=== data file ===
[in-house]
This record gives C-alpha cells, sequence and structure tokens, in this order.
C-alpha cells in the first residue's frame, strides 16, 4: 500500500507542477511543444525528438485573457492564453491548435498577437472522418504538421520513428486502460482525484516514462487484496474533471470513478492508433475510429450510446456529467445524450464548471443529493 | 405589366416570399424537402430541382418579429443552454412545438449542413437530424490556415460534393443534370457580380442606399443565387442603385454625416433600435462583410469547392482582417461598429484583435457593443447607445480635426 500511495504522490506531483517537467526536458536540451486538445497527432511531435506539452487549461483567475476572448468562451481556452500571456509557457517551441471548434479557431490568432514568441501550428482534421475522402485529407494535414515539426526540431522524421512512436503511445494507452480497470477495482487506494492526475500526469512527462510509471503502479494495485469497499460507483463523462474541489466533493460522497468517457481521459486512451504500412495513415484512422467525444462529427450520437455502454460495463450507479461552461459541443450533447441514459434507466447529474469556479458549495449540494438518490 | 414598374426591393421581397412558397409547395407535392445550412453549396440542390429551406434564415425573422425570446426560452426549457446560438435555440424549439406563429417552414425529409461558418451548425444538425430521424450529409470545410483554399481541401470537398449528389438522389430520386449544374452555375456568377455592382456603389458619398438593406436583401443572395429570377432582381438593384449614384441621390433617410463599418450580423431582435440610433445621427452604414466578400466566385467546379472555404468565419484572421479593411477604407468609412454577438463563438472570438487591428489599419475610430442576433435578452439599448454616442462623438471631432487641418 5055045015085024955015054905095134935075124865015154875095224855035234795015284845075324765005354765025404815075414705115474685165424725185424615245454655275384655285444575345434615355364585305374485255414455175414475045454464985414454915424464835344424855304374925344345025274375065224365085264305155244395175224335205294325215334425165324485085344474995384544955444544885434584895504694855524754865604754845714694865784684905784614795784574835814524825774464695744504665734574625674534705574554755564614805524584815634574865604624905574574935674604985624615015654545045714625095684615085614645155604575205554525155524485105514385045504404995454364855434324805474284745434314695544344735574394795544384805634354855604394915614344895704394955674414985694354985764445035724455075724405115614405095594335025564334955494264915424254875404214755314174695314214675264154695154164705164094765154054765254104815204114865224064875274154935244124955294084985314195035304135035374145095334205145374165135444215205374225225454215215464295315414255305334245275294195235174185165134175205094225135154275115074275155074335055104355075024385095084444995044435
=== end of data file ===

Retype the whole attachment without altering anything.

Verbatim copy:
[in-house]
This record gives C-alpha cells, sequence and structure tokens, in this order.
C-alpha cells in the first residue's frame, strides 16, 4: 500500500507542477511543444525528438485573457492564453491548435498577437472522418504538421520513428486502460482525484516514462487484496474533471470513478492508433475510429450510446456529467445524450464548471443529493 | 405589366416570399424537402430541382418579429443552454412545438449542413437530424490556415460534393443534370457580380442606399443565387442603385454625416433600435462583410469547392482582417461598429484583435457593443447607445480635426 500511495504522490506531483517537467526536458536540451486538445497527432511531435506539452487549461483567475476572448468562451481556452500571456509557457517551441471548434479557431490568432514568441501550428482534421475522402485529407494535414515539426526540431522524421512512436503511445494507452480497470477495482487506494492526475500526469512527462510509471503502479494495485469497499460507483463523462474541489466533493460522497468517457481521459486512451504500412495513415484512422467525444462529427450520437455502454460495463450507479461552461459541443450533447441514459434507466447529474469556479458549495449540494438518490 | 414598374426591393421581397412558397409547395407535392445550412453549396440542390429551406434564415425573422425570446426560452426549457446560438435555440424549439406563429417552414425529409461558418451548425444538425430521424450529409470545410483554399481541401470537398449528389438522389430520386449544374452555375456568377455592382456603389458619398438593406436583401443572395429570377432582381438593384449614384441621390433617410463599418450580423431582435440610433445621427452604414466578400466566385467546379472555404468565419484572421479593411477604407468609412454577438463563438472570438487591428489599419475610430442576433435578452439599448454616442462623438471631432487641418 5055045015085024955015054905095134935075124865015154875095224855035234795015284845075324765005354765025404815075414705115474685165424725185424615245454655275384655285444575345434615355364585305374485255414455175414475045454464985414454915424464835344424855304374925344345025274375065224365085264305155244395175224335205294325215334425165324485085344474995384544955444544885434584895504694855524754865604754845714694865784684905784614795784574835814524825774464695744504665734574625674534705574554755564614805524584815634574865604624905574574935674604985624615015654545045714625095684615085614645155604575205554525155524485105514385045504404995454364855434324805474284745434314695544344735574394795544384805634354855604394915614344895704394955674414985694354985764445035724455075724405115614405095594335025564334955494264915424254875404214755314174695314214675264154695154164705164094765154054765254104815204114865224064875274154935244124955294084985314195035304135035374145095334205145374165135444215205374225225454215215464295315414255305334245275294195235174185165134175205094225135154275115074275155074335055104355075024385095084444995044435